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First image of neutral oxygen and hydrogen at the interstellar boundary.
Credit: University of New Hampshire/Boston University.



Stars in Collision Part 1
Oct 30, 2009

Astronomers have recently discovered a band of energetic neutral atoms around the sky. This discovery supports the hypothesis that the Sun captured a previously independent Saturnian system, in which Saturn was the brown-dwarf primary for the planets Earth, Mars, and Venus.

With gravity, there is only one kind of star: condensed. A cloud of gas collapses into a tiny ball until nuclear fusion reactions heat it to incandescence. (Never mind that the cloud’s angular momentum—which it must have to generate a planetary accretion disk later on—will stop the collapse long before it becomes a tiny ball.)

With electricity, there are two kinds of stars: anodic and cathodic. The anodic is the most common. It forms in a z-pinch in galactic Birkeland currents. The star acts as an anode within a discharge that is driven by an electron-dominated galactic current. The Sun is the closest example, and space probes enable us to take measurements that can test and articulate the model. Most stars are driven, like the Sun, by current densities in dark mode discharge. It’s called “dark” only because it doesn’t radiate in the visible portion of the spectrum. In radio and x-ray wavelengths, it “shines.”

However, the structure of the z-pinch that generates and maintains the star is better seen in planetary nebulae and supernova remnants. The nebulae are driven by current densities in glow mode. We can see the structure of the z-pinch in visible light. The galactic current channel is composed of concentric tubes of current filaments. The tubes pinch down in the region in which the star forms, taking on an hourglass shape.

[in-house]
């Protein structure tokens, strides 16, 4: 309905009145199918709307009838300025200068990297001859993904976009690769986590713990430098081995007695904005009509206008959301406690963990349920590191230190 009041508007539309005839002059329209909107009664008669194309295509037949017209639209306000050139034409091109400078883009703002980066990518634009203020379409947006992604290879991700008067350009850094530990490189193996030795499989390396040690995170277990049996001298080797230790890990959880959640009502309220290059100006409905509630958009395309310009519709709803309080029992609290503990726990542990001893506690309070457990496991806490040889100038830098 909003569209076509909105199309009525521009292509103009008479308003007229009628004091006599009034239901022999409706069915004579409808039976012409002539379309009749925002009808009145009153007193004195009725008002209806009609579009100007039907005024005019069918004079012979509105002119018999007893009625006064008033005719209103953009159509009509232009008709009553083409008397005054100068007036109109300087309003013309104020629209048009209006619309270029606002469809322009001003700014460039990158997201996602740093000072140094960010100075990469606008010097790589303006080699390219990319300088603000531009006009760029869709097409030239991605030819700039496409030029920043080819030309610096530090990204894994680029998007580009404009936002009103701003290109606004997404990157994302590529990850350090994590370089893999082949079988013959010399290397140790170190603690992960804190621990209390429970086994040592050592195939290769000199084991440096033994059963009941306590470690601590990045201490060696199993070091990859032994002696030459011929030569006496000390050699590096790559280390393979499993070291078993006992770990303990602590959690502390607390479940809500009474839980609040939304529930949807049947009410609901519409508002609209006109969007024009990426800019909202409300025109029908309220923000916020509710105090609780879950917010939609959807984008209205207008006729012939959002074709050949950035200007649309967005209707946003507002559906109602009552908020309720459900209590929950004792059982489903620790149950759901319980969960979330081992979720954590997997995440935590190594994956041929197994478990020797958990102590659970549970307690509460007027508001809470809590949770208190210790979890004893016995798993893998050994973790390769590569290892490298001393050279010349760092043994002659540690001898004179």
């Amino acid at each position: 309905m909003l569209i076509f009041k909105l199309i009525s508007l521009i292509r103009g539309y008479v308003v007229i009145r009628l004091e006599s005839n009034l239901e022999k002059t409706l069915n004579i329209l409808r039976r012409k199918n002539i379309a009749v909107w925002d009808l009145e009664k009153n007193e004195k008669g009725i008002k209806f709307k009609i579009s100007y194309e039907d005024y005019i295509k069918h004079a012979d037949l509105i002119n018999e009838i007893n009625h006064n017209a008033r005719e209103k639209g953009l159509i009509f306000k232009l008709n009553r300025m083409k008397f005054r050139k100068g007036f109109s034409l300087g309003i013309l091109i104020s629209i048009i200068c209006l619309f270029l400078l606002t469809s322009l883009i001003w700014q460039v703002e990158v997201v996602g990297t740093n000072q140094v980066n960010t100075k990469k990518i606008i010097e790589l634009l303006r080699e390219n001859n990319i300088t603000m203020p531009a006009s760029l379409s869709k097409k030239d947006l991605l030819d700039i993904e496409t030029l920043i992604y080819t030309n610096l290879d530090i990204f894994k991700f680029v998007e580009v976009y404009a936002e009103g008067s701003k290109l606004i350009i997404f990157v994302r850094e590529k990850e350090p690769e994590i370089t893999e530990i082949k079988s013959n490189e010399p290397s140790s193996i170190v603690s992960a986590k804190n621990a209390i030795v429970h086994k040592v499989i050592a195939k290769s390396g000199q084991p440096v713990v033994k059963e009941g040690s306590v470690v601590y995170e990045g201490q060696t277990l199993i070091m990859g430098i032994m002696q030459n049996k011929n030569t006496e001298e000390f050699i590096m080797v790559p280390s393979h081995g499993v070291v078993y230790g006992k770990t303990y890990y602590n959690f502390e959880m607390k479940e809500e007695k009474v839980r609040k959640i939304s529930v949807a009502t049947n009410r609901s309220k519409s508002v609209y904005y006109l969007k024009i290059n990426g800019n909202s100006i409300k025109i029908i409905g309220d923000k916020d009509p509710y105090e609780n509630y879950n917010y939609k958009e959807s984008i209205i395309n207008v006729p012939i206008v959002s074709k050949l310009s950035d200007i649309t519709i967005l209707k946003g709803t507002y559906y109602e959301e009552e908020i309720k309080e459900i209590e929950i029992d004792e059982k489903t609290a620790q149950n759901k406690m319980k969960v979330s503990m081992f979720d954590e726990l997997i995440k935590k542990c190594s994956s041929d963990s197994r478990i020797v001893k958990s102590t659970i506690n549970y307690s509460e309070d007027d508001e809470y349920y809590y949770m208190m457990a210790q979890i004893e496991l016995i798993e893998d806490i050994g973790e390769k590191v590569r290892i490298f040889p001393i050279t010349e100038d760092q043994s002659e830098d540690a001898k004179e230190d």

Near the star, electromagnetic forces produced by the current squeeze the plasma into bubbles. We see the initial stages of this process in the coronal mass ejections (CMEs) on the Sun. Toroidal, or ring, currents form around the star in its equatorial plane, and double layers (bright “knots”) may appear in the helical “jets” (which are also Birkeland currents) that often emanate from the star’s poles.

Since the star is positively charged with respect to the galactic plasma, a sheath forms around it. With the gravity model of stars, the sheath is understood as the shock front between the stellar wind (assumed to be particles “boiled off” the hot star) and the interstellar gas through which the star is moving. Therefore, it must have a teardrop shape, compressed on the leading side and trailing off on the following side. If it were visible, it would look like a comet, and comet-like condensations have been observed in star-forming regions, apparently confirming the model.

However, recent observations by the IBEX satellite undermine the confirmation. IBEX measures the number and intensities of energetic neutral atoms (ENAs) coming from all over the sky. ENAs are generated when fast-moving positive ions (primarily protons) acquire an electron and become electrically neutral (a hydrogen atom). As ions, the particles are confined to spiral along the Sun’s magnetic field, but the instant they combine with an electron they fly off in a straight line.

In the gravity model, the most likely place for solar wind protons to acquire an electron is in a collision with a hydrogen atom in the sheath. If the sheath has a teardrop shape, ENAs should be more or less evenly distributed around the sky. The IBEX observations revealed a band of increased ENAs that is perpendicular to the galactic magnetic field.

In the electric star model, this is precisely the location where the Sun’s neutral sheet current would interact with the galactic electron current in the z-pinch. ENAs most likely acquire their electrons from the galactic current.

Mel Acheson




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Visitors to the site have often wondered whether they could fully appreciate the Electric Universe without further formal education. The answer is given by these exquisitely designed books. Readers from virtually all backgrounds and education levels will find them easy to comprehend, from start to finish.

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Authors David Talbott and Wallace Thornhill introduce the reader to an age of planetary instability and earthshaking electrical events in ancient times. If their hypothesis is correct, it could not fail to alter many paths of scientific investigation.
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